The Hanging Temple is one of the main tourist attractions and historical sites in the Datong area. Built more than 1,500 years ago, this temple is notable not only for its location on a sheer precipice but also because it includes Buddhist, Taoist, and Confucian elements. The temple was built to avoid the terrible flood, and use the mountain as protection from rain, snow and sunshine.
Read more at: Hanging Temple in China

17. Amazing Red Beach in Panjin, China
The Red Beach is located in the Liaohe River Delta, about 30 kilometer southwest of Panjin City in China. The beach gets its name from its appearance, which is caused by a type of sea weed that flourishes in the saline-alkali soil. The weed that start growing during April or May remains green during the summer. In autumn, this weed turns flaming red, and the beach looks as if it was covered by an infinite red carpet that creates a rare red sea landscape.

Most of the Red Beach is a nature reserve and closed to the public. Only a small, remote, section is open for tourists.
Read more at: Red beach

18. Beautiful and Lonely 'Key Monastery' in India
Key Gompa is a Tibetan Buddhist monastery located on picturesque hilltop at an altitude of 4,166 metres above sea level, close to the Spiti River, in the Spiti Valley of Himachal Pradesh, India. The monastery has the distinction of being the oldest and the biggest in the Lahaul and Spiti district of Himachal Pradesh and a religious training centre for Lamas. It is home to around 300 lamas who receive their religious education here.
The monastery is a wonderful example of the monastic architecture that came into prominence during the 14th century because of the Chinese influence. Regular invasions have led to temples built on top of one another. There are low rooms and narrow corridors.

Key Gompa is said to have been founded by Dromton (Brom-ston, 1008-1064 CE), a pupil of the famous teacher, Atisha, in the 11th century. This may however, refer to a now destroyed Kadampa monastery at the nearby village of Rangrik, which was probably destroyed in the 14th century when the Sakya sect rose to power with Mongol assistance. Nevertheless, it is believed that the monastery is at least a thousand years old. There was even a celebration of its millennium in 2000 in the presence of the Dalai Lama.
Read more at: Key Monastery in India

19. Pingualuit Impact Crater in Canada
In the far north of Quebec, a province in Canada, lies an exceptional natural wonder - a circular lake of blue waters confined within the walls of an ancient but well-preserved meteorite crater. Largely unknown to the outside world, the lake-filled crater had long been known to local Inuit who knew it as the "Crystal Eye of Nunavik" for its clear water. The lake was first observed by the crew of a United States Army Air Force plane in June 1943, who used the lake's unusual shape and color for navigation, but pictures of it weren't made public until 1950.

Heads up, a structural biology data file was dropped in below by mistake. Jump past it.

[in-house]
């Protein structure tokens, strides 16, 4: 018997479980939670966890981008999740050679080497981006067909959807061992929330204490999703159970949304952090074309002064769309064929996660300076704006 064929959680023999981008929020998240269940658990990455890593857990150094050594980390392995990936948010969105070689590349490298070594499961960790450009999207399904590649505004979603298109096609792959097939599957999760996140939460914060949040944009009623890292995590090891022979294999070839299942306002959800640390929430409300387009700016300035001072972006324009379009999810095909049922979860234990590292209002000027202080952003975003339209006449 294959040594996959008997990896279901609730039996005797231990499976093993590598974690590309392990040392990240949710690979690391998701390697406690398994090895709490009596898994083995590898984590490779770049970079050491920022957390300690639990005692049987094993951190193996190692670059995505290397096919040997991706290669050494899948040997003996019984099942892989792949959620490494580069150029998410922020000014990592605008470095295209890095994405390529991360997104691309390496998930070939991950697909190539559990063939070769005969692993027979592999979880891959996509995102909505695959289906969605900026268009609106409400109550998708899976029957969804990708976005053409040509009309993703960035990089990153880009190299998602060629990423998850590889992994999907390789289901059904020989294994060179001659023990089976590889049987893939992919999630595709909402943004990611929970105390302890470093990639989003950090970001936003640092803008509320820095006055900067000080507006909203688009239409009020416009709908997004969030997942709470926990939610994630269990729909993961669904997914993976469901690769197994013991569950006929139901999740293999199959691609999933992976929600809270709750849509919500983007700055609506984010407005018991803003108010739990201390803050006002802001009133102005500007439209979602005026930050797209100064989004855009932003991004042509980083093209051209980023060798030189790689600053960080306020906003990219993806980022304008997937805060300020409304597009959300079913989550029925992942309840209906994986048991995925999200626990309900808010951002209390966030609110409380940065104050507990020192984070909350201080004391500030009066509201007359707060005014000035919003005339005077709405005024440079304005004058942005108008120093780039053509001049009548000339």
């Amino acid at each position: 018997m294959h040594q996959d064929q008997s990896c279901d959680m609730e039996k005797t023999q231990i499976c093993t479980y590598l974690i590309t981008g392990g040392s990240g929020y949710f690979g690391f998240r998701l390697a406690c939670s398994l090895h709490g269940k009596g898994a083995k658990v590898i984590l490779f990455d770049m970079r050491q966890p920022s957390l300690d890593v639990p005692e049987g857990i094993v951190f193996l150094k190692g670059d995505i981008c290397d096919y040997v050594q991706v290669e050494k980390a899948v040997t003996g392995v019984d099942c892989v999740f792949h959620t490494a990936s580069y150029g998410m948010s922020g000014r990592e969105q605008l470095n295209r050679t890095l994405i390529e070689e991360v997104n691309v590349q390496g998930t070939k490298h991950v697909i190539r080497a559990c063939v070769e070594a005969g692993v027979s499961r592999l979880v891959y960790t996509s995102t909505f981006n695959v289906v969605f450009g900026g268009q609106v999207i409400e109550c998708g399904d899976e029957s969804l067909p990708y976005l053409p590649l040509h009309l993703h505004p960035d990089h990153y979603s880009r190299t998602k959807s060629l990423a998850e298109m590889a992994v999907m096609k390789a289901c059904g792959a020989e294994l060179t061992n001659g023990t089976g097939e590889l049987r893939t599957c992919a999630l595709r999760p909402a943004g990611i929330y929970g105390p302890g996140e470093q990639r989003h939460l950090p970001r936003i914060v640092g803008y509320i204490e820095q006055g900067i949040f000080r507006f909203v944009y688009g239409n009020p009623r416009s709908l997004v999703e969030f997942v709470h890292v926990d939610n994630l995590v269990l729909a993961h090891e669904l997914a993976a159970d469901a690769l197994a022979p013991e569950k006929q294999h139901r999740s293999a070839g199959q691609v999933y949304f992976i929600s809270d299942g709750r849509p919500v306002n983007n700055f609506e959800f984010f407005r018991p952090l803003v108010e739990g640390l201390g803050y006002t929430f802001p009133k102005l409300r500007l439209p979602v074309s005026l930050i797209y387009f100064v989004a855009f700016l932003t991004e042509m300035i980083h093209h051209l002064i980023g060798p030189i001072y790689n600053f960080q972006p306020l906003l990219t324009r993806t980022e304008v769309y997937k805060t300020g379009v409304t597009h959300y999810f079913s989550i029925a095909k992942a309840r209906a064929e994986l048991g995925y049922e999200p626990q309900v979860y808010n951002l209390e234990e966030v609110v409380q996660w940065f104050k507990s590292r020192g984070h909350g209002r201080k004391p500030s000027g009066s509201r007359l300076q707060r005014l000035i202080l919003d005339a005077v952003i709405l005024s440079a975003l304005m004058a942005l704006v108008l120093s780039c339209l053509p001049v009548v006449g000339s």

The crater and the surrounding area are now part of Pingualuit National Park.
Read more at: Pingualuit Impact Crater

20. The Clearest Lake in the World - Blue Lake in New Zealand
Blue Lake (Rotomairewhenua in Maori) is a small fresh water lake in Nelson Lakes National Park, in the northern reaches of New Zealands Southern Alps. In a study conducted in 2011, researchers of the National Institute of Water and Atmospheric Research (NIWA) have found that the lake has extreme visual clarity of up to 80 meters, which is considered almost as optically clear as distilled water. The visibility of Blue Lake even surpasses that of the renowned Te Waikoropupu Springs in Golden Bay which has a visibility of 63 meters.

Blue Lake is characterized by blue-violet hues seen only in the very clearest natural waters. The lake is spring fed from the neighboring glacial Lake Constance, but the water passes through landslide debris that forms a dam between the two lakes. The natural dam filters out nearly all the particles suspended in the water giving the lake the most intense natural blue-violet colour.
Read more at: Blue Lake in New Zealand

21. The breathtaking white cliffs of Beachy Head and Seven Sisters in East Sussex, England
Beachy Head is a chalk headland in Southern England, close to the town of Eastbourne in the county of East Sussex, immediately east of the Seven Sisters. Beachy Head is located within the administrative area of Eastbourne Borough Council which owns the land. The cliff there is the highest chalk sea cliff in Britain, rising to 162 metres (531 ft) above sea level. The peak allows views of the south east coast from Dungeness in the east, to Selsey Bill in the west.

There are an estimated 20 deaths a year at Beachy Head Cliff. Worldwide, the landmark's suicide rate is surpassed only by the Golden Gate Bridge in San Francisco and the Aokigahara Woods in Japan.
Read more at: Beachy Head and Seven Sisters